Sunday, January 15, 2012

Tutorial: Neocolor II


Last year I was invited to be a guest blogger for the very talented Julie Fei-Fan Balzer. I’m an avid follower of Balzer Designs and a very willing participant in her Art Journal Every Day program.  Julie is one of my greatest art journaling inspiration, and it is through her courage and creativity that I have learnt so much.  Julie is also one of the incredible instructors on this years "21 Secrets" hosted by Dirty Footprints Studio.  I was honored when Julie asked me to share some of my Neocolor II secrets with her followers.  I will be including Neocolor II's in my upcoming "Watercolor Pencil Workshop" which starts on February 23rd through joggles.com. For those of you who missed this tutorial over on Julie's blog, here it is again.

Neocolor II's are little sticks of lusciousness and are one of my favorite mediums. They’re perfect for art journaling and can really make a page POP. Caran d’Ache, the makers of Neocolor II’s produce a wide range of artist materials, but these little water soluble crayons are one of their best products, and perfect for art journaling. I especially like vibrant color on a black background so I often spread my journal pages with black gesso as a base layer first. Unfortunately, not many water soluble mediums work on black gesso, but I've found a way to make the Neocolor II’s work for me.

Start with a basic pencil sketch over black gesso. Let it dry completely, preferably overnight. When it's fully dry go over the pencil lines with masking fluid, I use liquid “Incredible White Mask Liquid Frisket”.  Keep the lines basic and eliminate the detail, masking fluid can be a challenge to control and it’s better when you are not trying to put down fine detail. .Use a nip or a stick to apply it, don’t use a paintbrush or you’ll destroy it with one dip into the frisket.


Once the masking fluid is completely dry, you’re ready to put in some color.  Writing with the Neocolor II for any small spaces will drive you crazy.  You’ll find that the frisket is volatile and will peel up with a firm sweep of the crayon.  Instead, dip your brush in water and wash it thoroughly over the tip of the crayon.  This way you’ll pick up the pigment and will be able to lay it down like paint.  Gesso is not traditionally ‘water’ medium friendly so if you use too much water it’ll bead up.  The more pigment you use, and the less water you have, the better chance you have of getting the color to stick to the page.  Lay down a first layer of color this way, with particular emphasis on the edges of the frisket.  Just paint right over the top of it, it won’t bleed through.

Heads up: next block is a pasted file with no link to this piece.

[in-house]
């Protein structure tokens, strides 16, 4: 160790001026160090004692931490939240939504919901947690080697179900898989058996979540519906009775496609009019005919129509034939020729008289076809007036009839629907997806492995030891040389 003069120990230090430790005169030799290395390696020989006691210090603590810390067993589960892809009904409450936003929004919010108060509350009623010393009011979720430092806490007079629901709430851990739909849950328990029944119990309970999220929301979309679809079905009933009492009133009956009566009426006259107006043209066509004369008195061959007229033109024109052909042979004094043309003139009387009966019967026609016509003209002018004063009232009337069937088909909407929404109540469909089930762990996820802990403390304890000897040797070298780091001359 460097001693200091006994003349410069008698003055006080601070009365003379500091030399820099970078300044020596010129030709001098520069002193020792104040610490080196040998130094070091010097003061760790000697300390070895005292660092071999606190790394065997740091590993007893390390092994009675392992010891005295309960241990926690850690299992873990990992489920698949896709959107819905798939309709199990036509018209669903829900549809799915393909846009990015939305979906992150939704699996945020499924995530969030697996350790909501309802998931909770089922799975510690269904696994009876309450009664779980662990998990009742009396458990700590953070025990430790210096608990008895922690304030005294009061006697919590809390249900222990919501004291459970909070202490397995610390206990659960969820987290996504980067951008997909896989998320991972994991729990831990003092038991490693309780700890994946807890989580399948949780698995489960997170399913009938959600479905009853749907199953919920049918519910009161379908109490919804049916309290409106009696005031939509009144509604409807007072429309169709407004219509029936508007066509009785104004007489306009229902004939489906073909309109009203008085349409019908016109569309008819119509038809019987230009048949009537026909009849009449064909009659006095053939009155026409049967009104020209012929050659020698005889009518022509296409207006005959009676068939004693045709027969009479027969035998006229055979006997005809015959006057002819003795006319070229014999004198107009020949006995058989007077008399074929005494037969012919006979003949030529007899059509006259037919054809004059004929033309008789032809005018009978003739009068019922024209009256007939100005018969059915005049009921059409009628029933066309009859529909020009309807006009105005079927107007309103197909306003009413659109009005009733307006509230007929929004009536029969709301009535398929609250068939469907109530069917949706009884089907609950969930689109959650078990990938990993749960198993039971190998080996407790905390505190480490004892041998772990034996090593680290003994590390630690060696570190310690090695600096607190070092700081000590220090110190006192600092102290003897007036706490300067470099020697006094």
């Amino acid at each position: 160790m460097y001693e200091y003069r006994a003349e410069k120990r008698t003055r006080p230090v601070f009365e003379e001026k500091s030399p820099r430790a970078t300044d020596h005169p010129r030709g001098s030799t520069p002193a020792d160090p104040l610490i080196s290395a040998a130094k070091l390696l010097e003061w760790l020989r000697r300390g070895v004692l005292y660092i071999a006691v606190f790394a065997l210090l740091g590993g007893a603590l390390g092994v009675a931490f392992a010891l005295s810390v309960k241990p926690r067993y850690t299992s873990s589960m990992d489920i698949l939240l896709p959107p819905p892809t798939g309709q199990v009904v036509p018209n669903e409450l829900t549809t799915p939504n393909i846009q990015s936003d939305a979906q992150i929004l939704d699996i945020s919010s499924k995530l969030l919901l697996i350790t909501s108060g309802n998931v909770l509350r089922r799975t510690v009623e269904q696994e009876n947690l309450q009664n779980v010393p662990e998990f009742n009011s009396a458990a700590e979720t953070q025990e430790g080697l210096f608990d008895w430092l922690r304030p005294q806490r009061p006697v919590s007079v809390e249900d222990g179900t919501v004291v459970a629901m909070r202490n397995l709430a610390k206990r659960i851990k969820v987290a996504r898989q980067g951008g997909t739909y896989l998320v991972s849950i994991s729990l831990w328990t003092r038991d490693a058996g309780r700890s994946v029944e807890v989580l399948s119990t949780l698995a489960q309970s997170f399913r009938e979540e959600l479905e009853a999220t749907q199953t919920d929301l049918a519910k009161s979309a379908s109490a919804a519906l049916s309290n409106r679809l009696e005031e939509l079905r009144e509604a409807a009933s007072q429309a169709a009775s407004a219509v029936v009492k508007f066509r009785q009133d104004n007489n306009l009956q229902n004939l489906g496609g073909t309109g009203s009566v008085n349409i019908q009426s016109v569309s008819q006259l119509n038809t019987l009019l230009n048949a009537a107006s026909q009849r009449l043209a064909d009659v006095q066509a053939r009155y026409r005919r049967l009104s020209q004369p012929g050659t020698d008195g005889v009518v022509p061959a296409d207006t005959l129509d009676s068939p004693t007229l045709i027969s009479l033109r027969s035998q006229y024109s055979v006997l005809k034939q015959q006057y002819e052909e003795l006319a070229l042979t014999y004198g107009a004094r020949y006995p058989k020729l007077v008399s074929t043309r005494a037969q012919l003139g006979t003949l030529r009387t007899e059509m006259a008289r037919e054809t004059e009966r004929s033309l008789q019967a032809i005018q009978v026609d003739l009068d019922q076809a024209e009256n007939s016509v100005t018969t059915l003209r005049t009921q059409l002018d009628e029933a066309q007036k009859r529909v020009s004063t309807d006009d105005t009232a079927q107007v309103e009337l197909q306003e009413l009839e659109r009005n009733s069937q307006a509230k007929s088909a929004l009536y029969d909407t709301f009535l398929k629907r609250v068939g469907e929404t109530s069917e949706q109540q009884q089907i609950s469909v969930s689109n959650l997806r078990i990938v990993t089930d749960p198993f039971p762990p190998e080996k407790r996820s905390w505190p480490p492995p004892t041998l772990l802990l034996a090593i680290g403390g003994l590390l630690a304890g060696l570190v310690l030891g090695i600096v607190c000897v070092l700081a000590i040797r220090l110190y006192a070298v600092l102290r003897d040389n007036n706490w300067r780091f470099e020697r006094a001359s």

Once you’ve put down your first layer of color, you may notice that it looks kind of washy and transparent.  Don’t worry; this is only the first layer.  When it’s dry, take your crayons and start coloring in.  Be careful to avoid touching or sweeping the frisket or you’ll lift it up.  Lay the colors down thick, play around with combinations and textures.  Pick up a brush and with minimal water, wet and blend the colors.  If it washes out too much, just wait for it to dry and lay down more color with the crayon. 



When you’re happy with the colors and consistency, you can put in the background.  In this case, I used Folk Art Metallic Acrylic paint.  It’s a wonderful contrast to the crayons.  It’s shimmery and makes the vibrant matte of the Neocolor’s literally POP off the page. Put down your first layer with a paintbrush, then grab a sponge and lightly and gently work your background with a contrasting color.  When it’s all completely dry grab your clean sponge, dip it in some more metallic paint and start sponging it over the crayon. Be very careful as too much acrylic over the crayon could ruin the picture, and if you’re too heavy handed, the wet acrylic paint will react with the Neocolor and swoosh it around.  Subtlety is the key.
 


When it’s all dry, use an eraser or a silicone remover, which sometimes comes with the frisket, and remove the mask.  Be very gentle and light.  The mask will come off just by peeling it back with your fingers, and if you’re too heavy handed you’ll smear the crayon into the black lines. Gently clean it up once all the mask is removed.  Sometimes I go along the edges with a gel pen and sometimes I don’t.  Most pens won’t write over the crayon, it just clogs the nib, but I’ve found certain Sakura Gelly Roll gel pens will write over it quite nicely.  I often use a dark metallic gel pen or something in the silver or gold range, depending on what I am trying to achieve.


I find that less is more when it comes to using Neocolor II’s on black, and when I say less I don’t mean with the layering of the Neocolor’s, I mean with the layering of other mediums on and around them.  These crayons are so brilliant in their own right that you only need to enhance and highlight, not overwhelm.  However, you need to play around with them yourself, get to know what they can do.  They are truly a ‘must have’ for any art journaler and I guarantee that once you get to know them, you won’t be able to live without them.


Don't forget, if you want to learn more about using water soluble pencils and crayons, consider signing up for "Watercolor Pencil Workshop".  It's jam packed full of step by step projects, starts soon, and runs or 6 weeks.

Thanks or checking in. xx